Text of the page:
Under Fire: Churchill defiant after criticism for 9/11 remarks

    Boulder, Colorado - A security team from the Confederated Chapters of the American Indian Movement flanks University of Colorado Professor Ward Churchill as he addresses students at Memorial Student Center in Boulder, Colo., Feb. 8, 2005. AP Photo by Ed Andrieski

    by Eren Gartner

    Boulder, Colorado (AP)

    An embattled University of Colorado professor who likened Sept. 11 victims to Nazis got a standing ovation when he told a campus audience of more than 1,000 people that “I’m not backing up an inch.”

    Ward Churchill, who had filed a lawsuit after the state-funded university threatened to cancel his address, was interrupted several times by thunderous applause.

    Churchill has resigned as chairman of the university’s ethnic studies department. Gov. Bill Owens has called for Churchill to be fired, and the university’s Board of Regents is investigating whether the tenured professor can be removed.

    “I don’t answer to Bill Owens. I do not answer to the Board of Regents in the way they think I do. The regents should do their job and let me do mine,” Churchill said to thunderous clapping. “I’m not backing up an inch. I owe no one an apology.”

    In an essay, Churchill wrote that workers in the World Trade Center were the equivalent of “little Eichmanns,” a reference to Adolf Eichmann, the Nazi Gestapo officer who organized the extermination of the Jews. Churchill also spoke of the “gallant sacrifices” of the “combat teams” that struck America.

    The ethnic studies professor said Feb. 8 his essay was referring to “technocrats” who participate in what he calls repressive American policies around the world.

    A longtime American Indian Movement activist, he said he is also culpable because his efforts to change the system haven’t succeeded. “I could do more. I’m complicit. I’m not innocent,” he said.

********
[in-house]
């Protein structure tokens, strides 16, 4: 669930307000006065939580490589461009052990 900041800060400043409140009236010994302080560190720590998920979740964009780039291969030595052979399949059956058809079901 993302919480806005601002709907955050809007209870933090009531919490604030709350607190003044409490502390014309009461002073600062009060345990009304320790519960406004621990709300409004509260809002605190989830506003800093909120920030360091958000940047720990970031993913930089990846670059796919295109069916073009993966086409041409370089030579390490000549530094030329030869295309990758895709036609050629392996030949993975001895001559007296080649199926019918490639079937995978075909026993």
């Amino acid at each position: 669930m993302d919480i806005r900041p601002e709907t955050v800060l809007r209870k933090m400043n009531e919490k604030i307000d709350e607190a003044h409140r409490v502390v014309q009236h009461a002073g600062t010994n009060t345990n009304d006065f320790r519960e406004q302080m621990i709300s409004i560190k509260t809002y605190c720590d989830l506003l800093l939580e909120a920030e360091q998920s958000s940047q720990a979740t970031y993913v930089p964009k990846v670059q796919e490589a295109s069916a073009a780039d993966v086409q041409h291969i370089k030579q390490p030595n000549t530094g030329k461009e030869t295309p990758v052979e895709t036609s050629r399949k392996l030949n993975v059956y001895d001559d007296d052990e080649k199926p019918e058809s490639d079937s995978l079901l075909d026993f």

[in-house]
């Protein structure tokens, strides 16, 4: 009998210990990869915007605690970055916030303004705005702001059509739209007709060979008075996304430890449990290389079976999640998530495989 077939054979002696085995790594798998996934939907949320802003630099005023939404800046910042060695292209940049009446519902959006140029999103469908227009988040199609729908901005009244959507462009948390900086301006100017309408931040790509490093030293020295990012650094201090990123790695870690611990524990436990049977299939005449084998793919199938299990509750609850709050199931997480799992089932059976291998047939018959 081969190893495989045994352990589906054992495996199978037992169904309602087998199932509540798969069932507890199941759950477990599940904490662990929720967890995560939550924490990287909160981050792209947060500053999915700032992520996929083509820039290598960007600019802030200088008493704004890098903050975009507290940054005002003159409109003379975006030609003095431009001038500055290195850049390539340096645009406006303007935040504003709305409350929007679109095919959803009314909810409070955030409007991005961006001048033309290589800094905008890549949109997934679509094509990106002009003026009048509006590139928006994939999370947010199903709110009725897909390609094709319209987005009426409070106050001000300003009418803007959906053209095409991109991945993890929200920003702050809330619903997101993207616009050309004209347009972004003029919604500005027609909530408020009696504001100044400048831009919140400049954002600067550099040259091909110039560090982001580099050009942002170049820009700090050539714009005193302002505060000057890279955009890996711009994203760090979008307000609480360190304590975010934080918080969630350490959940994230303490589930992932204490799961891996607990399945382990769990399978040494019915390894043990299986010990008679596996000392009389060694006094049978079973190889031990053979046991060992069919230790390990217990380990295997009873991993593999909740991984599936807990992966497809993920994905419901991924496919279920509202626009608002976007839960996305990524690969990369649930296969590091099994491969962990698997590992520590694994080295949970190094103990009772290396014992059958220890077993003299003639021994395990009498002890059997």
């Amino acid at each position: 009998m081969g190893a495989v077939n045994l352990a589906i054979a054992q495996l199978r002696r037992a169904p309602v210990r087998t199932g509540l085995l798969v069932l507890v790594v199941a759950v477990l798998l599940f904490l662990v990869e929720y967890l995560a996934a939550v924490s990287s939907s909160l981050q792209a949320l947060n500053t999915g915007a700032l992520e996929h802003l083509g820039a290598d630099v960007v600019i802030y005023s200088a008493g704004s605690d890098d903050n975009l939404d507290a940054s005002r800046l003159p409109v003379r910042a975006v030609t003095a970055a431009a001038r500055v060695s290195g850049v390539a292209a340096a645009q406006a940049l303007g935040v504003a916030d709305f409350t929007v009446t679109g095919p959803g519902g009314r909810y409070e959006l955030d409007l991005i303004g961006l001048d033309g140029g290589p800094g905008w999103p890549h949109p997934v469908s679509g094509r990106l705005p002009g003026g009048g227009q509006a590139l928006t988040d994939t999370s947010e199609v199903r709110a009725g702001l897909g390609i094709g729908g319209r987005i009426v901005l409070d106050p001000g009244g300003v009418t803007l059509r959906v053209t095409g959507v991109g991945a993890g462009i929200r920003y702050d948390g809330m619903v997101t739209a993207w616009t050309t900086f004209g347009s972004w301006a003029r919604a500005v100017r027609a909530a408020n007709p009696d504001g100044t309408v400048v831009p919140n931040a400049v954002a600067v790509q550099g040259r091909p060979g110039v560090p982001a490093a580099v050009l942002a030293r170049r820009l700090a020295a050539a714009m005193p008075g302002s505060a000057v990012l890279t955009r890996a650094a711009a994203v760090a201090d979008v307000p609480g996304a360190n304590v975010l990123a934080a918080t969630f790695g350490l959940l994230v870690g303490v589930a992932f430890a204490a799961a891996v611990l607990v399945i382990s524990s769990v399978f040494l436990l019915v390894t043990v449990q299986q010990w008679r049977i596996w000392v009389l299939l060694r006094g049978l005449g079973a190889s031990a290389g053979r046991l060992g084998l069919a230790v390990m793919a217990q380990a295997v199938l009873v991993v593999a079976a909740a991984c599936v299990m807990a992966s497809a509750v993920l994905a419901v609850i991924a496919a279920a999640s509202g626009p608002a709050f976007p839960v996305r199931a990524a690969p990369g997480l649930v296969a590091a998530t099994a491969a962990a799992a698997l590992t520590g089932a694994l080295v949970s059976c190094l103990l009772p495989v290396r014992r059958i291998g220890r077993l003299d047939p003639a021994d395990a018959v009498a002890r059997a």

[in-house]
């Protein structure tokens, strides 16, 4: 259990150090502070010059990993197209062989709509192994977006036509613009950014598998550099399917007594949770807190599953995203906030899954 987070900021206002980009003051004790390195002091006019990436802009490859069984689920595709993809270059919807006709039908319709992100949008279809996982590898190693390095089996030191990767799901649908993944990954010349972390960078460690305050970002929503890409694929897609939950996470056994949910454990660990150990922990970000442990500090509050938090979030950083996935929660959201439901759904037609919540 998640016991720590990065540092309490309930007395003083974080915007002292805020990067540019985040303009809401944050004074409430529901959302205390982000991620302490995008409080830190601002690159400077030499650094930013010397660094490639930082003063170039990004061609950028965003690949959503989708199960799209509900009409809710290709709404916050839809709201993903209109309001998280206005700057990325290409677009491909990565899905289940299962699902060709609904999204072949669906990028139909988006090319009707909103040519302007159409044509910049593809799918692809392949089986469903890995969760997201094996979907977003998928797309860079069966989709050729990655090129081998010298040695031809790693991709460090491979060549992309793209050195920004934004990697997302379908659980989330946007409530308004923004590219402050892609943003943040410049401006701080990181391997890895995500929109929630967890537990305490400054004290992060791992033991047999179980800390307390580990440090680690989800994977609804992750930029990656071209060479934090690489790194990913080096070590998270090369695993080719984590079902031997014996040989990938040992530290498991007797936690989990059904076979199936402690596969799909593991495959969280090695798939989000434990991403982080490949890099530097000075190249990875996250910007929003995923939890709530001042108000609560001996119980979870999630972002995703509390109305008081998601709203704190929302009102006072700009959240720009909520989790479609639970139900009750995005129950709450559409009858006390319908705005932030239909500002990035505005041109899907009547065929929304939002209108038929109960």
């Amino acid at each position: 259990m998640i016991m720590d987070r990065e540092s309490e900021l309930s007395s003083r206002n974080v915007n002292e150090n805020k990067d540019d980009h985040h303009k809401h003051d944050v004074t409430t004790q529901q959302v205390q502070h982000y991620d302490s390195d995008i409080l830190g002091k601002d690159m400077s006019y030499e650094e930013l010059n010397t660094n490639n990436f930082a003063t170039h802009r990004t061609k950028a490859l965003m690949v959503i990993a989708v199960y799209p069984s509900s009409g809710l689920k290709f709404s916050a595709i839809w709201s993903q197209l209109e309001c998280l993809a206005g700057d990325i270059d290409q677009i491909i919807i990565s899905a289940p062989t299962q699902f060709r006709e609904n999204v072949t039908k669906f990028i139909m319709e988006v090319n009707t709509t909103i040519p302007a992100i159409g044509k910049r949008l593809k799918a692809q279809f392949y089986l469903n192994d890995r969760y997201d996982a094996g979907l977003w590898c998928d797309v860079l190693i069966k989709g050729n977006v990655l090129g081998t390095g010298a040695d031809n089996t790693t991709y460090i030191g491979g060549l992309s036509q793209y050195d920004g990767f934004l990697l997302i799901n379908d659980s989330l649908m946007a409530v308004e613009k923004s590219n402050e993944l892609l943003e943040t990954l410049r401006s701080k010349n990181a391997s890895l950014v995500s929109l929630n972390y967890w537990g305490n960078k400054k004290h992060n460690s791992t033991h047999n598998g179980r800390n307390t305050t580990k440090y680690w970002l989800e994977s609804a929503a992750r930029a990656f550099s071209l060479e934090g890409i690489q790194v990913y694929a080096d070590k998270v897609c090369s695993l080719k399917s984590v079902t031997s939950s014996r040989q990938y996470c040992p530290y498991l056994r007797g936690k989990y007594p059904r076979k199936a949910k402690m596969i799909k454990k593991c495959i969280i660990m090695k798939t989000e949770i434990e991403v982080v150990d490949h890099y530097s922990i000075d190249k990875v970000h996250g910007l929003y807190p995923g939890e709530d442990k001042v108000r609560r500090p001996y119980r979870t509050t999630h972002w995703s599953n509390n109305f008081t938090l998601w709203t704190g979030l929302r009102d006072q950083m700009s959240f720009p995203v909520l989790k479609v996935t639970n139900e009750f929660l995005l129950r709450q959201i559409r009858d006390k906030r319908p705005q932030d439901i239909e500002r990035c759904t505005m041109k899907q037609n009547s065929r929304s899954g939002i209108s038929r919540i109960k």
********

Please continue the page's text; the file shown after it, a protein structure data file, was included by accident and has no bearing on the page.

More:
The Boulder Faculty Assembly, which represents professors at the Boulder campus, has said Churchill’s comments were “controversial, offensive and odious” but supports his right to say them based on the principle of academic freedom.

    During his 35-minute speech, Churchill said the essay was not referring to children, firefighters, janitors or people passing by the World Trade Center who were killed during the attacks.

    The essay and follow-up book attracted little attention until Churchill was invited to speak last month at Hamilton College in Clinton, N.Y., which later canceled his talk out of security concerns.

    University of Colorado officials cited those same concerns but backed off after Churchill filed a lawsuit Feb. 8 asking a judge to force the school to let him speak.

    The crowd Feb. 8 was loud and orderly as Churchill spoke: “I do not work for the taxpayers of the state of Colorado. I do not work for Bill Owens. I work for you,” he said.

    About two dozen police officers were scattered inside and around the ballroom where the speech was given. Most of those attending supported Churchill.

    “I’ve read some of Ward’s work,” said 26-year-old Vinita Laroia, an environmental studies major. “I think what he has to say is true and interesting. I wanted to hear his actual voice say what he’s thinking.”

    The ACLU issued a statement defending Churchill’s right to speak out and called on regents, legislators and the governor “to stop threatening Mr. Churchill’s job because of the content of his opinions.”

    David Horowitz, a champion of conservative causes who has long accused American universities of overstocking their faculties with leftists, has said firing Churchill would violate his First Amendment rights and set a bad precedent.

    He called instead for an inquiry into the university’s hiring and promotion procedures to see how Churchill managed to rise to the chairmanship of the school’s ethnic studies department.

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